• A surgeon’s fine motor skills doesn’t appear to decline with age.



Skin and Soft Tissue Surgical Highlights – Notes

Skin and Soft Tissue – Surgical Issues

  • Various classification systems for necrotizing skin and soft tissue infections help in the study of the disease, doesn’t necessarily help in the care of the patient.
  • Dish water exudates and grey necrotic tissue are macroscopic findings of necrotizing soft tissue infection.
  • Along with early debridement, very broad spectrum IV antibiotics is the mainstay of necrotizing soft tissue infection.
  • Hyperbaric oxygen is not a proven therapy of necrotizing soft tissue infection.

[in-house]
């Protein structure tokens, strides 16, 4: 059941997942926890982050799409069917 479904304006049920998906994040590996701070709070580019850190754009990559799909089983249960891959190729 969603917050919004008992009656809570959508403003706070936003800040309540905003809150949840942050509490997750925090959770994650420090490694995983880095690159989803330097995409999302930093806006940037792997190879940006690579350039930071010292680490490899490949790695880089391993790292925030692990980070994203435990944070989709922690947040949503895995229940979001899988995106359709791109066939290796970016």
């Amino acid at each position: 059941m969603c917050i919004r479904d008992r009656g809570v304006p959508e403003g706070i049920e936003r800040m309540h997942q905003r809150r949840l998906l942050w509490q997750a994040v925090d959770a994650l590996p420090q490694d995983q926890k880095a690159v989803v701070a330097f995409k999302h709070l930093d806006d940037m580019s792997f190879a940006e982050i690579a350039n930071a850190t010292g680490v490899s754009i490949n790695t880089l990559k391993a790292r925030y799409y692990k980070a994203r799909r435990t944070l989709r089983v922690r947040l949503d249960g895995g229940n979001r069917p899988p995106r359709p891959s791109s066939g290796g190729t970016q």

• Switching from castille soap to a once daily 2% chlorhexidine body wash reduces MRSA colonization rates of Surgical ICU patients.
  • MRSA (Methicillin Resistant Staphylococcus Aureus) is currently the leading pathogen of surgical site infection
  • Chloraprep (contains alcohol) use must be selective – beware of starting a fire on the surgical site.
  • After fasciotomies, negative wound therapy could be helpful for getting rid of edema and keeping wound clean and dry.
  • Negative pressure wound systems have been associated with complications of death and injuries.
  • Measuring compartment pressures, position of the head and trunk relative to the extremities is important when zeroing the transducer
  • When performing a Fasciiotomy – one approach anterolateral incision and then posteromedial incision
  • Calciphylaxis is associated with high calcium phosphorus product (Ca x P).
  • Infected Calciphylaxis lesions must be completely excised which is associated with a high mortality rate.